Syria is moving to the fourth round of the Geneva talks. Two days of inclusive talks in Riyadh, bringing to the negotiation table the expanded Syrian opposition, including the Astana delegation and the Syrian Higher Negotiations Committee, finished yesterday.
The opposition was harmonizing its positions on the threshold of the new Astana round, setting the priorities for Geneva Talks and discussing the outcomes of the previous Astana meeting.
The Astana meeting did not replace the format, but became a supplementary in-strument, a back-up tool for the Geneva negotiations. Astana permitted the realiza-tion of ceasefire, and the first round of talks resulted in the elaboration of trilateral monitoring mechanisms of the ceasefire regime in Syria, guaranteed by Turkey, Russia and Iran.
On February 15-16, the Kazakh Foreign Ministry will host another round of talks, welcoming delegations from the Syrian government and the rebel side, along with the UN Special envoy for Syria, Staffan de Mistoura, and the delegations of three guarantors.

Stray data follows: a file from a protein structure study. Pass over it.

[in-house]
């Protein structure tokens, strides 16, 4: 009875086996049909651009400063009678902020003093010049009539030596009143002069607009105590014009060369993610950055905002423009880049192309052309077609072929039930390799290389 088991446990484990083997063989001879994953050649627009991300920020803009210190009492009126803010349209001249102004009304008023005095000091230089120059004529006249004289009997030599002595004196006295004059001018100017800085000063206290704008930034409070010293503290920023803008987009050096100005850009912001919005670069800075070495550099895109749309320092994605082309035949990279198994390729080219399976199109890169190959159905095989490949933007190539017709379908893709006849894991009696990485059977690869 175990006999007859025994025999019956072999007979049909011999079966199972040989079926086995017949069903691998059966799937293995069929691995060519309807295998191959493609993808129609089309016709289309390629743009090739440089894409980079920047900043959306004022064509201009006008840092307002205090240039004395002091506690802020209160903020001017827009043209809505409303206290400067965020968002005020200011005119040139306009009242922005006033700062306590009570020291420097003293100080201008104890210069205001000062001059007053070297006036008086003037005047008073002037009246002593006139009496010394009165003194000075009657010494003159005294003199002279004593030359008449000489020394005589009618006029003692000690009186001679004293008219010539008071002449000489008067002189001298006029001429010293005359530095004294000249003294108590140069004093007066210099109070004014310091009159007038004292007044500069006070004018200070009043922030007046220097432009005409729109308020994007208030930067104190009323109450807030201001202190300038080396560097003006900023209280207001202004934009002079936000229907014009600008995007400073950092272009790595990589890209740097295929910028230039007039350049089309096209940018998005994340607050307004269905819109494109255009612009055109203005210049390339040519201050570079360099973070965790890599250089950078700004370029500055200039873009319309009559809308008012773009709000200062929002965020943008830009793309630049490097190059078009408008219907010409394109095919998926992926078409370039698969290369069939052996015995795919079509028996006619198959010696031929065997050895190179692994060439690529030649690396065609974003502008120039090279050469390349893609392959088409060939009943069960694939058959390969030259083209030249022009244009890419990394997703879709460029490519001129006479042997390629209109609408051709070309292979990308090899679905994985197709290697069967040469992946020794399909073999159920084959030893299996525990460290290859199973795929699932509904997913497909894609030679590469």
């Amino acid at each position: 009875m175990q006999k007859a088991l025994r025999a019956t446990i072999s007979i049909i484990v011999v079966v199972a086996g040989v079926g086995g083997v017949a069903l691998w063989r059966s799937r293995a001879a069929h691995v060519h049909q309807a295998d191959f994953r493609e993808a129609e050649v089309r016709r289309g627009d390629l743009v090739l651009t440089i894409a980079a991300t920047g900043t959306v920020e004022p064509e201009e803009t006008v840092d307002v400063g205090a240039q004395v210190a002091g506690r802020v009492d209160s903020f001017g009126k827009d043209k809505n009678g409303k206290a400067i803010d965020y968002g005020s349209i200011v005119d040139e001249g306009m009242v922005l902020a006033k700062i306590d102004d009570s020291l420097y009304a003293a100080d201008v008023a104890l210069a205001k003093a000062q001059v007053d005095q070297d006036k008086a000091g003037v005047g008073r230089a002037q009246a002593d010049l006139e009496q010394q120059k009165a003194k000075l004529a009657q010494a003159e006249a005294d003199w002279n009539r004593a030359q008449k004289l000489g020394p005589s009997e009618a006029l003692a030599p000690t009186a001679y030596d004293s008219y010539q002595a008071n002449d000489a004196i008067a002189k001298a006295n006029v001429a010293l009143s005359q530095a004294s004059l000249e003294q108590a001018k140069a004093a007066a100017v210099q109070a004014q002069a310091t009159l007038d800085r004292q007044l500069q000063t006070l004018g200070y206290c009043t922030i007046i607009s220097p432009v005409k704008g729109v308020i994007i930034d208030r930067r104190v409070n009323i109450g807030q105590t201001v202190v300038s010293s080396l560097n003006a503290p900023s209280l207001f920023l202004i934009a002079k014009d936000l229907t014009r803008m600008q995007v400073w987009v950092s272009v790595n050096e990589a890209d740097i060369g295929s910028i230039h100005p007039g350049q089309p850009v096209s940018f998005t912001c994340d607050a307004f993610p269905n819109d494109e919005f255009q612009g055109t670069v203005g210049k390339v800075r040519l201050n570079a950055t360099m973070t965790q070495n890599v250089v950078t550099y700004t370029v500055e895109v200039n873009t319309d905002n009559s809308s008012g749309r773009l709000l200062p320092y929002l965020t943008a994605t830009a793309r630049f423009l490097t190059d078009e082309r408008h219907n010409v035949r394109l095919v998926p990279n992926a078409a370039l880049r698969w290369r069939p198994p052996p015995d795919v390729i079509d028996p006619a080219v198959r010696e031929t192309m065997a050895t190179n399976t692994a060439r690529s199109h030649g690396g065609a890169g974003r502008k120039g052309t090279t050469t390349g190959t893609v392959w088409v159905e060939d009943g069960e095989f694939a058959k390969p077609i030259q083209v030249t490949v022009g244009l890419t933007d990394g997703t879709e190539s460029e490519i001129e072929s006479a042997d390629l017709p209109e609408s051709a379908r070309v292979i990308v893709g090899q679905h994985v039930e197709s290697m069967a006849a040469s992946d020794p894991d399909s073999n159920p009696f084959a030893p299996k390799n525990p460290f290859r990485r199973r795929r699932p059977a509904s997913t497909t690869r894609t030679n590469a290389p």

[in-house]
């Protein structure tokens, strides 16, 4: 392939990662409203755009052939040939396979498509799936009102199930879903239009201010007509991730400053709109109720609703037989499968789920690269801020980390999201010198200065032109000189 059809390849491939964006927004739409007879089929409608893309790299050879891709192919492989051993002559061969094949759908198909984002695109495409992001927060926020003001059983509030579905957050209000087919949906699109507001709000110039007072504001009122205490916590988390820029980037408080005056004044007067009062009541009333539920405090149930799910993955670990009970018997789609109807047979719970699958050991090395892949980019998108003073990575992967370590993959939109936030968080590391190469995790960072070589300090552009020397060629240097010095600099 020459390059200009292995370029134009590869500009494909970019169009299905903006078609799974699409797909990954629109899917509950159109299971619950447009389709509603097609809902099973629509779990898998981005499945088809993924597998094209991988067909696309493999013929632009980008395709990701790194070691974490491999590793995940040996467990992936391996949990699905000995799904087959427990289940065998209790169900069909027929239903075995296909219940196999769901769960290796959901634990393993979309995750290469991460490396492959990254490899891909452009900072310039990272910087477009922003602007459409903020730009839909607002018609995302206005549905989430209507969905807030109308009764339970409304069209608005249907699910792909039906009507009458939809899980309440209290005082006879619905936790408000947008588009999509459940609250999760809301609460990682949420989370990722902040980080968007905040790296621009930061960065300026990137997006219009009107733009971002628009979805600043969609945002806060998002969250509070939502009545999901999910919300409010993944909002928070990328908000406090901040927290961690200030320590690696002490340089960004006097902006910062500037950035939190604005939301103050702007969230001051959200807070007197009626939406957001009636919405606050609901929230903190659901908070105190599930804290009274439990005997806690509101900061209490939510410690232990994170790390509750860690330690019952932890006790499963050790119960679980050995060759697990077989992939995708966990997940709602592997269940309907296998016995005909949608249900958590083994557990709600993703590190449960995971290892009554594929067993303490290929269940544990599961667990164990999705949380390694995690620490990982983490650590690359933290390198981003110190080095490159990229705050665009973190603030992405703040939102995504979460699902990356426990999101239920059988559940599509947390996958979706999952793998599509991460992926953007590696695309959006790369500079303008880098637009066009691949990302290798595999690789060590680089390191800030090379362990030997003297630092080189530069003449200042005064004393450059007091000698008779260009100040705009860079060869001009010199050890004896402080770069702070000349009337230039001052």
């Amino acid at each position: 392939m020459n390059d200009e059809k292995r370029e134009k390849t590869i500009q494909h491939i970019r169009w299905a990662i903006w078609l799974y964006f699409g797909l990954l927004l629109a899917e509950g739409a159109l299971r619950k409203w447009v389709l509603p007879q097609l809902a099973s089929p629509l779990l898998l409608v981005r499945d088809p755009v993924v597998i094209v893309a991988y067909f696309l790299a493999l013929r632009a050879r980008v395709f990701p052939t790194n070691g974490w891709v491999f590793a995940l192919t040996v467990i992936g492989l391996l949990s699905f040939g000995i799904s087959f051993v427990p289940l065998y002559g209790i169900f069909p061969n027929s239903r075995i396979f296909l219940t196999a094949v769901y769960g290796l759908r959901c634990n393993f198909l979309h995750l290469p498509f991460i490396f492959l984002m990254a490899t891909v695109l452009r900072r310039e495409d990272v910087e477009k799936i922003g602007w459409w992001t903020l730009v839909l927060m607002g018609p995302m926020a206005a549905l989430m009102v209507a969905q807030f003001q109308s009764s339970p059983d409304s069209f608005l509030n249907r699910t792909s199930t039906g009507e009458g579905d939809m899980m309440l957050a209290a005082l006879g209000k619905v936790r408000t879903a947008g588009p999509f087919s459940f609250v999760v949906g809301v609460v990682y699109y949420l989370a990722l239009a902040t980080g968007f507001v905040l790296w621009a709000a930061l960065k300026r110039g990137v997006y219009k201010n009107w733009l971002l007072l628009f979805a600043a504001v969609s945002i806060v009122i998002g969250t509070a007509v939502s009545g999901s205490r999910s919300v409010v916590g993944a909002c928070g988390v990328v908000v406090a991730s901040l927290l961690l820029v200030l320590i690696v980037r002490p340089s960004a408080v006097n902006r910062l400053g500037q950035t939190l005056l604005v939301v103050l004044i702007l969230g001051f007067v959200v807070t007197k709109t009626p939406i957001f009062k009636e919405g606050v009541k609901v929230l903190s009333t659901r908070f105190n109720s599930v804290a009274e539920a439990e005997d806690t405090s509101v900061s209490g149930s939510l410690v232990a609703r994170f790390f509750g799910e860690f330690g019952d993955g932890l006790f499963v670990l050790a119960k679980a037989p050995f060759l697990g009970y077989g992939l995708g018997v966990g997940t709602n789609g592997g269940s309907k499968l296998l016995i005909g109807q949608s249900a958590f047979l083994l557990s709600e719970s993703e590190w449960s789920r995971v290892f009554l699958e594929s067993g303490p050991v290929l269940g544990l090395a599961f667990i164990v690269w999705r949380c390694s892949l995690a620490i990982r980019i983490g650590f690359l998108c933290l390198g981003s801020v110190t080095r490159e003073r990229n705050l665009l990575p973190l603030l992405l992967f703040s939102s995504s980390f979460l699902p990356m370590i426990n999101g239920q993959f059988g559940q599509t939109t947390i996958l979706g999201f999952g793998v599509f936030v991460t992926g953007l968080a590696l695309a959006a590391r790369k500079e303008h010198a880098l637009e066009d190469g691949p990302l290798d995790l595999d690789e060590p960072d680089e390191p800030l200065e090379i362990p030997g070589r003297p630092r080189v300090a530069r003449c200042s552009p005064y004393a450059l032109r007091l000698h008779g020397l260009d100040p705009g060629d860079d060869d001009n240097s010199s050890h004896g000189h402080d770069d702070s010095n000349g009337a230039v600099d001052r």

Jordanian and the US delegations are also invited to take part in Astana II.
The Syrian opposition has become more united and amenable. However, the Islamist fractions, that have formed a new alliance recently, are reportedly going to launch new attacks on the government’s positions. But most likely from the general perspective, such a decision is counterproductive primarily for themselves.Maria Dubovikova